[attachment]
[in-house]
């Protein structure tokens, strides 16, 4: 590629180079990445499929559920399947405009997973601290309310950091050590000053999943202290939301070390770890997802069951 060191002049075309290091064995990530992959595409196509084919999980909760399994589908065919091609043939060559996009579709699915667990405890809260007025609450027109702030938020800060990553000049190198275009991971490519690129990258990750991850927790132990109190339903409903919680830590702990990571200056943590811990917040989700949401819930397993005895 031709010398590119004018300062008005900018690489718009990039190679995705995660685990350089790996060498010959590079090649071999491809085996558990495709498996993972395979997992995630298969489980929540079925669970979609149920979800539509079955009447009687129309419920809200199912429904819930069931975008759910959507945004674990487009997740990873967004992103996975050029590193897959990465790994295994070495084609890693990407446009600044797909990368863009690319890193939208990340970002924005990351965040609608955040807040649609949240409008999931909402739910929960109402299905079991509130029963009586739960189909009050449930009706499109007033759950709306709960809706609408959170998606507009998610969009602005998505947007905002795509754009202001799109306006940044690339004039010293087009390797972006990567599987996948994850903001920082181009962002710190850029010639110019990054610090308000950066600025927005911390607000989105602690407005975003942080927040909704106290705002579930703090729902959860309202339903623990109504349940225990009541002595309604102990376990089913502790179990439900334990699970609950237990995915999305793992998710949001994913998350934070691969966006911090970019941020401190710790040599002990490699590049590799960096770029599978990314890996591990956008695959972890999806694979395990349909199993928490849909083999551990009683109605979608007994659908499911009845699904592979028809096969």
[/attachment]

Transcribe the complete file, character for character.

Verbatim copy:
[in-house]
């Protein structure tokens, strides 16, 4: 590629180079990445499929559920399947405009997973601290309310950091050590000053999943202290939301070390770890997802069951 060191002049075309290091064995990530992959595409196509084919999980909760399994589908065919091609043939060559996009579709699915667990405890809260007025609450027109702030938020800060990553000049190198275009991971490519690129990258990750991850927790132990109190339903409903919680830590702990990571200056943590811990917040989700949401819930397993005895 031709010398590119004018300062008005900018690489718009990039190679995705995660685990350089790996060498010959590079090649071999491809085996558990495709498996993972395979997992995630298969489980929540079925669970979609149920979800539509079955009447009687129309419920809200199912429904819930069931975008759910959507945004674990487009997740990873967004992103996975050029590193897959990465790994295994070495084609890693990407446009600044797909990368863009690319890193939208990340970002924005990351965040609608955040807040649609949240409008999931909402739910929960109402299905079991509130029963009586739960189909009050449930009706499109007033759950709306709960809706609408959170998606507009998610969009602005998505947007905002795509754009202001799109306006940044690339004039010293087009390797972006990567599987996948994850903001920082181009962002710190850029010639110019990054610090308000950066600025927005911390607000989105602690407005975003942080927040909704106290705002579930703090729902959860309202339903623990109504349940225990009541002595309604102990376990089913502790179990439900334990699970609950237990995915999305793992998710949001994913998350934070691969966006911090970019941020401190710790040599002990490699590049590799960096770029599978990314890996591990956008695959972890999806694979395990349909199993928490849909083999551990009683109605979608007994659908499911009845699904592979028809096969």